Tracking the performance of the content on your website against the keywords you’re ranking for, or are targeting, has always been a pretty fundamental part of the SEO process.
But the variables are endless. Rankings for which devices? Which locations? And most importantly, which keywords?
We have tested many ways of tracking keywords and have settled on a process that we recommend to our clients.
In this article we outline how we got to this happy place. But first a quick recap on what it all means.
What is keyword rank tracking?
There are many software providers that offer rank tracking services. They can track the position of content snippets any number of keywords on desktop and mobile search engine results pages (SERPS), for any given location, monitoring any fluctuations daily.
This is pretty useful information as we know there is a direct correlation between the position of a content snippet on a SERP, and clicks through to a website. The general rule being the higher up the page the better!
We recommend rank tracking to monitor the performance of content against keywords being targeting, and to highlight opportunities.
How does rank tracking work?
This is a very good question and one that the software providers tend to be a little guarded about. You and I can cross check the ranking information they provide against our own location very easily, we just go onto the SERPs. But checking rankings in other locations – or for a country as a whole – is a bit more involved.
We believe rank tracking software providers have servers set up in many locations across the world, which they use to interrogate the Google Search API. By having this facility they can track rankings for any locations where they have a server. In addition, we believe that many of these software providers use their own, top-secret algorithms to average-out rankings data for a county (or Zip code if you’re in the US) or country.
But please don’t quote me on this.
What devices should I consider tracking rankings on?
The SERPs differ for desktop and mobile devices. Traditionally we have tracked rankings for desktop rather than mobile, but in 2019 we decided to change the default device we recommend our clients track – to mobile.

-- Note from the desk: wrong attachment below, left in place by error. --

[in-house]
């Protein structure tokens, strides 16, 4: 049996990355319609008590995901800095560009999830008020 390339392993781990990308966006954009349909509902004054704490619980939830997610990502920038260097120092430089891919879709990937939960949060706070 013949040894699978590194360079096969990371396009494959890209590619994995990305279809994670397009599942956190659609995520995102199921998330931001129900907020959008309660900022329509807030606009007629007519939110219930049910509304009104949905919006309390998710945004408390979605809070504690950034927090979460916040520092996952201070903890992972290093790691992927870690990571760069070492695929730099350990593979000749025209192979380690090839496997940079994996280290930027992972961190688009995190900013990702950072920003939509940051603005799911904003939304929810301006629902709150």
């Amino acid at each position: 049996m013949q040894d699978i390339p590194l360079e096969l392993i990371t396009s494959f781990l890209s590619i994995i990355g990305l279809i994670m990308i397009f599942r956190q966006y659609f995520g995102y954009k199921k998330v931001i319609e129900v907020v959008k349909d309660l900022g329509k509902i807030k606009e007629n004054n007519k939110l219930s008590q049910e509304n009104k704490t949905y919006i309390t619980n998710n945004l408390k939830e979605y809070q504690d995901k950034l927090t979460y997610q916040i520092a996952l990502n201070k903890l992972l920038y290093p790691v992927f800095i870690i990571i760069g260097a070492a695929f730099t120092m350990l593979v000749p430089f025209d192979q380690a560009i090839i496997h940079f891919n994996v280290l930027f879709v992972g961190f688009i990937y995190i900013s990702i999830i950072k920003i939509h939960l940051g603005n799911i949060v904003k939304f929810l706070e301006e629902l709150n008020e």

There were two main reasons for this.
The way people search is changing. More people are using mobile than ever before. The way we search on a mobile device can be quite different from how we search on a desktop computer. The main difference is that the person conducting the search is likely to be, for want of a better word, mobile (i.e. not in front of a computer at home or the office).
We use our clients analytics data to check the desktop/mobile split of visits to their websites. Unless the percentage of visits from desktop devices hugely outweigh mobile, we’ll recommend the later for rank tracking.
Mobile-first indexing started being rolled out in 2018 and at the time of writing, many sites have moved across. What this means is that Google rank the content on a website based on how it has been optimised for mobile-devices. It felt like Google were prioritising mobile over desktop, and that we should too.
Whilst it is possible to track rankings for both mobile and desktop devices, we don’t recommend this to our clients. We think having two lots of all the data can over-complicate and there’s the danger of getting drowned in the detail. If clients want to track both, we’re happy to do this of course.
Some rank tracking software providers offer a third device as a tracking option; tablets. Whilst we do believe that users might search in a different way using a tablet to how they do on a desktop computer or mobile phone, when we compared the data for mobile and tablet, we didn’t see much difference. Once again, if a client wants us to track for a third device, we’ll do it!
What location, or locations, should I track?
Our default position had been to track the rankings for our clients in their county, and if they targeted customers anywhere in the country, then nationwide as well. The reason we suggested this was that we wanted to provide the best indication of how their content was performing for their targeted keywords in the whole market they served.